There’s a lot of speculation about who or what is to blame for Best Buy’s decision to shutter 50 of its big box stores. But Goldman Sachs analyst Matthew Fassler thinks a large part of the reason might reside in Seattle, and Amazon.com.

Fassler is quoted by the Associated Press as writing that when it comes to Best Buy’s operations, “competitive pressure may be drifting into market share as well as margin, with Apple stores and Amazon.com the two most likely culprits.”

Today Best Buy announced its fiscal fourth quarter results, showing a large net loss and announcing it would be trying new store formats, opening 100 more small Best Buy Mobile stores, and closing 50 big-box format stores in the U.S.

But not addressed directly in Best Buy’s quarterly statement was the speculation on every tech buyer’s mind — and implied by Goldman Sachs’ Fassler — that too many potential customers are looking at products in physical retailers like Best Buy, then buying them for less at Amazon.com. Turning Best Buy, in effect, into a very well-stocked showroom for web-only retailers.

Though Best Buy did announce 50 pending big-box store closings and says on its corporate site that as of FY 2011 it operated more than 1,100 stores in the U.S., including approximately 20 in Washington State, specific stores slated for closing have not yet been publicly identified.

Previously on GeekWire: If Amazon.com opens physical retail stores, this would be a great place to start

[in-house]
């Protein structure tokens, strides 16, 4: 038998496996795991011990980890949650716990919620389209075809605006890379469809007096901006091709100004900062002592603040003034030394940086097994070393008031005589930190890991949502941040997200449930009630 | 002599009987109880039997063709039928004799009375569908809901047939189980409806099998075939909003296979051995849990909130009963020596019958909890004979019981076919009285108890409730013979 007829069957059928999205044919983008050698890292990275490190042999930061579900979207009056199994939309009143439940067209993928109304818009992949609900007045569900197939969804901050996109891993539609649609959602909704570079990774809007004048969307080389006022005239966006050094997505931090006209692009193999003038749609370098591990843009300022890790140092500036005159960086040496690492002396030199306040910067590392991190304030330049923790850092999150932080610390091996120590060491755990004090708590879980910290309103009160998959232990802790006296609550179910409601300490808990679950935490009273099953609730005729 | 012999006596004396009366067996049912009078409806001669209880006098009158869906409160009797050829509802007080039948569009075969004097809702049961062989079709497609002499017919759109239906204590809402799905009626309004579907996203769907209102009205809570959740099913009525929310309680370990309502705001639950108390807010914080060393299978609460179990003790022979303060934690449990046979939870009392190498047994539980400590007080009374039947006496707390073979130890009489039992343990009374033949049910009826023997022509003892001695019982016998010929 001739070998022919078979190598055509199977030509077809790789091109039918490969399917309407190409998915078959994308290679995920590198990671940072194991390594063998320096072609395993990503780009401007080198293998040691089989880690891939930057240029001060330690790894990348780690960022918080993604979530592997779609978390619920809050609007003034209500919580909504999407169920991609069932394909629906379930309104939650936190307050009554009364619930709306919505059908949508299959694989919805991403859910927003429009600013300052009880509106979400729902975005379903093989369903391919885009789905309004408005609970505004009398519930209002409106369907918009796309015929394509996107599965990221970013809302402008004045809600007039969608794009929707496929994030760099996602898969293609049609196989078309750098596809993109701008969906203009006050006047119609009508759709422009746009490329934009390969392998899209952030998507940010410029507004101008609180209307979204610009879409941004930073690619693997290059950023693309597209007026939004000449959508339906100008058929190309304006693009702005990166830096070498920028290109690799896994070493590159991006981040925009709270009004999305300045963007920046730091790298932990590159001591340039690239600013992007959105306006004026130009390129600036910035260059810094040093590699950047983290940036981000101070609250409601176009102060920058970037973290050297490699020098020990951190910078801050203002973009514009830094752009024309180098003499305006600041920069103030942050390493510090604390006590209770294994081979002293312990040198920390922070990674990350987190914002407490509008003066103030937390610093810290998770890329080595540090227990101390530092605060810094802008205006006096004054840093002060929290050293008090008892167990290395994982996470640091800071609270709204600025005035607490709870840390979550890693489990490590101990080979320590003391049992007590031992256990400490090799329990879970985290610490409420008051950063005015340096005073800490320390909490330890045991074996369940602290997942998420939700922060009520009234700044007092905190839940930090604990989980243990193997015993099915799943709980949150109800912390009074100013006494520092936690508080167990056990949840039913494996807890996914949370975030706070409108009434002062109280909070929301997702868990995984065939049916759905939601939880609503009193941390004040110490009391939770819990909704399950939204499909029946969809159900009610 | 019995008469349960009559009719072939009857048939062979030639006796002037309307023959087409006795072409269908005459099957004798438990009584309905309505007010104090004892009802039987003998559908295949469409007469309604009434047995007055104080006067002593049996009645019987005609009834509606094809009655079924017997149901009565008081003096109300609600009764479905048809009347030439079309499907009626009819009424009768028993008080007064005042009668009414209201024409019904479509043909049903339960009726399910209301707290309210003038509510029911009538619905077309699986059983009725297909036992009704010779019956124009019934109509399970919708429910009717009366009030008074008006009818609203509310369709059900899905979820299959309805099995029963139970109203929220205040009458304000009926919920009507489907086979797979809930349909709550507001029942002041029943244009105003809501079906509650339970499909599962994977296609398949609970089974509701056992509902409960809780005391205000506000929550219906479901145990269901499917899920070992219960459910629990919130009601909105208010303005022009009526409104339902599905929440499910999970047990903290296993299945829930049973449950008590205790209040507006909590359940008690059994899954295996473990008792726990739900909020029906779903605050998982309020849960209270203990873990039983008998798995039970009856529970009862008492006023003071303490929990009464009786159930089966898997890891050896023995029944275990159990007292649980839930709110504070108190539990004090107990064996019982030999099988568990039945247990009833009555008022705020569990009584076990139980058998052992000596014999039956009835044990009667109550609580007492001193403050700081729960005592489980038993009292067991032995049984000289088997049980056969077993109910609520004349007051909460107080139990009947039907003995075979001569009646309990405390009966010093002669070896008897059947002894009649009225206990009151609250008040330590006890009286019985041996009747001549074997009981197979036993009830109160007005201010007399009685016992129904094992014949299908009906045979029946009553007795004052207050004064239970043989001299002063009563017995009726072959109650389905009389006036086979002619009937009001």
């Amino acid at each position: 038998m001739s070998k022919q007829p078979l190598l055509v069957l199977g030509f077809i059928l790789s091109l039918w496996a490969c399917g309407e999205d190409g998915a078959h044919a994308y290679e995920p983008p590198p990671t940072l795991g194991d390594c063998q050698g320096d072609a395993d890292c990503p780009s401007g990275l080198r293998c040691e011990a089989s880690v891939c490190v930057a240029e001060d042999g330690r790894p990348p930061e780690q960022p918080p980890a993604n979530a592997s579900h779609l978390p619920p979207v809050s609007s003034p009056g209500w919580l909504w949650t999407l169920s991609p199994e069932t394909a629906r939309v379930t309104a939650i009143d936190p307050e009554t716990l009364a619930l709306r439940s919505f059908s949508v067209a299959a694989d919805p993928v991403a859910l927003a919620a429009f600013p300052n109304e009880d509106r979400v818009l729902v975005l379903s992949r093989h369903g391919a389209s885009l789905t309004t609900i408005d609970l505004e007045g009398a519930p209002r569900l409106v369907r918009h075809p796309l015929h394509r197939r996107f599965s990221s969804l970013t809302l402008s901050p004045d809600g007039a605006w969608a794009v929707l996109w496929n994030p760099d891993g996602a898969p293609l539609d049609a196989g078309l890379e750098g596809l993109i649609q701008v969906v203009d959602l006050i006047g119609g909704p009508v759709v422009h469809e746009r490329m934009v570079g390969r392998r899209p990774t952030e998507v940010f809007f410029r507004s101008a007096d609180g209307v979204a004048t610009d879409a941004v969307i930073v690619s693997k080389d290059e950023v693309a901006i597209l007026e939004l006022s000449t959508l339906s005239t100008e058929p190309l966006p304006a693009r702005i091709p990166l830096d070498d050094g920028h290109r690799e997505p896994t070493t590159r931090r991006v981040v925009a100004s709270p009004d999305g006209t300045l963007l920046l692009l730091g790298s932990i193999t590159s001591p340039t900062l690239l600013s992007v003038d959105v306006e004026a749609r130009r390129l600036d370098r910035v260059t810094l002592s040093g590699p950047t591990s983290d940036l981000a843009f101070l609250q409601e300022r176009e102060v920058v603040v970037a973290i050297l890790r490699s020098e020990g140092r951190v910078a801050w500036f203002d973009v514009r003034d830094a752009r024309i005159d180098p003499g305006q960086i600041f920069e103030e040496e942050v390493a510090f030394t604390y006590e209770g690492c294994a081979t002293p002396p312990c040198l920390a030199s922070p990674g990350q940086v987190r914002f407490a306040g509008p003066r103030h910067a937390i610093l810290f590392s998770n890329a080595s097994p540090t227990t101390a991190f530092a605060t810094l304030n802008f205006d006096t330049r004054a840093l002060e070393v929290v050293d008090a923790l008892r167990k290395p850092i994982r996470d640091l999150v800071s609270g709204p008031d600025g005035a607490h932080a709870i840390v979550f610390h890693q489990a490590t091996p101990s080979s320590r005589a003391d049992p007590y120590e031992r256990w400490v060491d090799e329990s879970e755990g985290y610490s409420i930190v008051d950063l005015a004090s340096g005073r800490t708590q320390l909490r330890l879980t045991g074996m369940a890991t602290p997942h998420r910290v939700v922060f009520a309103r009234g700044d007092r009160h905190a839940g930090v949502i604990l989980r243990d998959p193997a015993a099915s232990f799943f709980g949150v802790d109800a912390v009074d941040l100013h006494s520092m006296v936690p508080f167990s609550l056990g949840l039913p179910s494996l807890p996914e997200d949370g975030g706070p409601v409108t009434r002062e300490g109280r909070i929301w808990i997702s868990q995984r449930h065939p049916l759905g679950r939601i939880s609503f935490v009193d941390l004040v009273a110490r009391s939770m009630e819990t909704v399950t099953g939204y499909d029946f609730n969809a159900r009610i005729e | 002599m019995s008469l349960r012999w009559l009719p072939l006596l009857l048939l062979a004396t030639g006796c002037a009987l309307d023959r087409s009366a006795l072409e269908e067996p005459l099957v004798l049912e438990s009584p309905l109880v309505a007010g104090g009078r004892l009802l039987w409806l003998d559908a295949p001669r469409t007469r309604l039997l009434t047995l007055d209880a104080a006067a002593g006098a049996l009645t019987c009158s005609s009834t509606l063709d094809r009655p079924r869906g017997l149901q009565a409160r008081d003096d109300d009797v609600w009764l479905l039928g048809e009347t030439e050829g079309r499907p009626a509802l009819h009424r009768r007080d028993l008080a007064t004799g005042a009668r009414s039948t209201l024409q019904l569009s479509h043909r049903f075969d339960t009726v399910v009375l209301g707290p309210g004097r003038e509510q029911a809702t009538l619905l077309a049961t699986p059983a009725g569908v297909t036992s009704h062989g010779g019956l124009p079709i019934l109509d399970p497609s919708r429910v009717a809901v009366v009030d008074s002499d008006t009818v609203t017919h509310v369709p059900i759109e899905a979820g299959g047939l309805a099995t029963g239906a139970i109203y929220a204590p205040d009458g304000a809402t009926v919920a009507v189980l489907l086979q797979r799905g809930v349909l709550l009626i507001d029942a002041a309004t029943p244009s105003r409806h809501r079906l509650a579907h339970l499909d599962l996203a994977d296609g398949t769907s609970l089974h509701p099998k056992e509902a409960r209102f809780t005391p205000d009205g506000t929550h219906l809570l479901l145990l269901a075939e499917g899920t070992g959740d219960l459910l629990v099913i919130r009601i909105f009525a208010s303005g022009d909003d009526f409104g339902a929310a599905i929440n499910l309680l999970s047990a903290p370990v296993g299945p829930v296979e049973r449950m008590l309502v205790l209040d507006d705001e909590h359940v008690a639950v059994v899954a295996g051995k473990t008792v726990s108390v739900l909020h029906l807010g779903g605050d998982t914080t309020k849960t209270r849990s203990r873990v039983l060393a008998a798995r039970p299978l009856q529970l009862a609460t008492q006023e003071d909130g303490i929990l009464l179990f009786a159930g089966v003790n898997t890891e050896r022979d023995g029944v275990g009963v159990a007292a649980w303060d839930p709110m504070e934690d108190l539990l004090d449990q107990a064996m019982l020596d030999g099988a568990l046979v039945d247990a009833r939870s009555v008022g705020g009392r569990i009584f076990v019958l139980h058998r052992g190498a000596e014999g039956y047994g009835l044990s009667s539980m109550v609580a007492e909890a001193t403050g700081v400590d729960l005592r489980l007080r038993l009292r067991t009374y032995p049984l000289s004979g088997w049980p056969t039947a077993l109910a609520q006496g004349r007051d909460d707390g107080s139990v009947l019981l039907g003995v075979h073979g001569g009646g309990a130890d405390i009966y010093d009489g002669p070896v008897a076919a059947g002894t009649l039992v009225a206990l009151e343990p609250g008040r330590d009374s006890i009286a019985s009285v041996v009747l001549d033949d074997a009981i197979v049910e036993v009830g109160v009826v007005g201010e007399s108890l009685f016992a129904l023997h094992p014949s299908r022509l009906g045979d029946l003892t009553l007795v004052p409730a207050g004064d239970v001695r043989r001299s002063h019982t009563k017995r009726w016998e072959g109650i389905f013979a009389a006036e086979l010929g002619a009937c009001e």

Comments

  • Forrest

    Customers going to Amazon is only a symptom of a problem, not the cause. The cause is Best Buy’s bad customer service. If they treated customers well, they would come back or at least prefer to buy online. Instead, they’re tried of being lied to and ripped off and would rather take a chance with an unknown vendor on Amazon.

    • Anonymous

      I’m going to add on to what you said. “The cause is Best Buy’s bad customer service”… cause by Best Buy not caring about their employees. 

      I used to work at Best Buy during college. Like most retailers they don’t pay a lot, gave very little training, and were quick to toss you out on your ass if you don’t hit quotas for pushing warranty plans that people may not want. So yeah, know that someone will lie to you to put food on the table. Can’t blame them but I also can choose to shop elsewhere.

      Also I was fortunate enough to get out of customer service entirely. After dealing with so may rude and completely ignorant customers I can definitely say that the customer is not always right; sometimes crappy customers might be fueling crappy service.

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